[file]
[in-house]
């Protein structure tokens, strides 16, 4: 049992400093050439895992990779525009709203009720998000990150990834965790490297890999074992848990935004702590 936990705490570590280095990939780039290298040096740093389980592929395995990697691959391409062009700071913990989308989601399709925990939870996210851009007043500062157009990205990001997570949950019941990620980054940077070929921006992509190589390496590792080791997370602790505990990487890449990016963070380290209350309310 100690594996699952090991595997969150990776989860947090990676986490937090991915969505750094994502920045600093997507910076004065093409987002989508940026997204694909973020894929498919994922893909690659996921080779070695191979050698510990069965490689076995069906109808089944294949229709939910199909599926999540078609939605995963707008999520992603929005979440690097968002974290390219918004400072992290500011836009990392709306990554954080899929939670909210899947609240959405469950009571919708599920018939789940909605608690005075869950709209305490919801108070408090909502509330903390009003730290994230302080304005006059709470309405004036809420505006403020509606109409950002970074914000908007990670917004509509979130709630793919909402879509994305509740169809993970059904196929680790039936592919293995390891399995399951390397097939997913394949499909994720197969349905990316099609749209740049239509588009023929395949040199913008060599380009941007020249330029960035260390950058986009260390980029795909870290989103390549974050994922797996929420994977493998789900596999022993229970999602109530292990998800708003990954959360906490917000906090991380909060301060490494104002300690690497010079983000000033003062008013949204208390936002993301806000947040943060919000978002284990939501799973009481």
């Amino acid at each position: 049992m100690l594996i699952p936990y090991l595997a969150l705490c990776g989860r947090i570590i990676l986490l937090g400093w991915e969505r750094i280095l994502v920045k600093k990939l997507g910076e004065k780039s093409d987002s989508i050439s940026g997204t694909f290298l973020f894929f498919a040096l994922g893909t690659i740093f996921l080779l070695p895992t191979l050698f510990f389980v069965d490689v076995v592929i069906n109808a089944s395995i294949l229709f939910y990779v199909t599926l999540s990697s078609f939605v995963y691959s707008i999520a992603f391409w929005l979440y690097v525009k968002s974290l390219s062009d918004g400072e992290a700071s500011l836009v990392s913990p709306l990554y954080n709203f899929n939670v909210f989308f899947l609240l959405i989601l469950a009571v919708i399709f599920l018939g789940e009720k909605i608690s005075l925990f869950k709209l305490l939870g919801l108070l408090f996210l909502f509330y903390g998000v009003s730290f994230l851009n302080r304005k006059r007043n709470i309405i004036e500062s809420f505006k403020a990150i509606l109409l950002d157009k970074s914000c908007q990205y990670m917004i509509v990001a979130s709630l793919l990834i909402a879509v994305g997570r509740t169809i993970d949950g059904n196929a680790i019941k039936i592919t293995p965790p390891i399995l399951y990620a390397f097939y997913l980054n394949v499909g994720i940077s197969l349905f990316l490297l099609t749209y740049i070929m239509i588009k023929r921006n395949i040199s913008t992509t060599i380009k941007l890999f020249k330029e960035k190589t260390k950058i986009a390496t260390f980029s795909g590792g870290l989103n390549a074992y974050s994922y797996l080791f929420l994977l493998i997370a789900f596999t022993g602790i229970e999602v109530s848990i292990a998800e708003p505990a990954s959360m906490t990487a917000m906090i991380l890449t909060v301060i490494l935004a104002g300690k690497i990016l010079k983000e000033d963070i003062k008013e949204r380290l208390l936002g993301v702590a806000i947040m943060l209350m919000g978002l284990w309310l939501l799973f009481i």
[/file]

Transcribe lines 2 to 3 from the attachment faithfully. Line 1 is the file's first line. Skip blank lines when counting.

């Protein structure tokens, strides 16, 4: 049992400093050439895992990779525009709203009720998000990150990834965790490297890999074992848990935004702590 936990705490570590280095990939780039290298040096740093389980592929395995990697691959391409062009700071913990989308989601399709925990939870996210851009007043500062157009990205990001997570949950019941990620980054940077070929921006992509190589390496590792080791997370602790505990990487890449990016963070380290209350309310 100690594996699952090991595997969150990776989860947090990676986490937090991915969505750094994502920045600093997507910076004065093409987002989508940026997204694909973020894929498919994922893909690659996921080779070695191979050698510990069965490689076995069906109808089944294949229709939910199909599926999540078609939605995963707008999520992603929005979440690097968002974290390219918004400072992290500011836009990392709306990554954080899929939670909210899947609240959405469950009571919708599920018939789940909605608690005075869950709209305490919801108070408090909502509330903390009003730290994230302080304005006059709470309405004036809420505006403020509606109409950002970074914000908007990670917004509509979130709630793919909402879509994305509740169809993970059904196929680790039936592919293995390891399995399951390397097939997913394949499909994720197969349905990316099609749209740049239509588009023929395949040199913008060599380009941007020249330029960035260390950058986009260390980029795909870290989103390549974050994922797996929420994977493998789900596999022993229970999602109530292990998800708003990954959360906490917000906090991380909060301060490494104002300690690497010079983000000033003062008013949204208390936002993301806000947040943060919000978002284990939501799973009481």
């Amino acid at each position: 049992m100690l594996i699952p936990y090991l595997a969150l705490c990776g989860r947090i570590i990676l986490l937090g400093w991915e969505r750094i280095l994502v920045k600093k990939l997507g910076e004065k780039s093409d987002s989508i050439s940026g997204t694909f290298l973020f894929f498919a040096l994922g893909t690659i740093f996921l080779l070695p895992t191979l050698f510990f389980v069965d490689v076995v592929i069906n109808a089944s395995i294949l229709f939910y990779v199909t599926l999540s990697s078609f939605v995963y691959s707008i999520a992603f391409w929005l979440y690097v525009k968002s974290l390219s062009d918004g400072e992290a700071s500011l836009v990392s913990p709306l990554y954080n709203f899929n939670v909210f989308f899947l609240l959405i989601l469950a009571v919708i399709f599920l018939g789940e009720k909605i608690s005075l925990f869950k709209l305490l939870g919801l108070l408090f996210l909502f509330y903390g998000v009003s730290f994230l851009n302080r304005k006059r007043n709470i309405i004036e500062s809420f505006k403020a990150i509606l109409l950002d157009k970074s914000c908007q990205y990670m917004i509509v990001a979130s709630l793919l990834i909402a879509v994305g997570r509740t169809i993970d949950g059904n196929a680790i019941k039936i592919t293995p965790p390891i399995l399951y990620a390397f097939y997913l980054n394949v499909g994720i940077s197969l349905f990316l490297l099609t749209y740049i070929m239509i588009k023929r921006n395949i040199s913008t992509t060599i380009k941007l890999f020249k330029e960035k190589t260390k950058i986009a390496t260390f980029s795909g590792g870290l989103n390549a074992y974050s994922y797996l080791f929420l994977l493998i997370a789900f596999t022993g602790i229970e999602v109530s848990i292990a998800e708003p505990a990954s959360m906490t990487a917000m906090i991380l890449t909060v301060i490494l935004a104002g300690k690497i990016l010079k983000e000033d963070i003062k008013e949204r380290l208390l936002g993301v702590a806000i947040m943060l209350m919000g978002l284990w309310l939501l799973f009481i």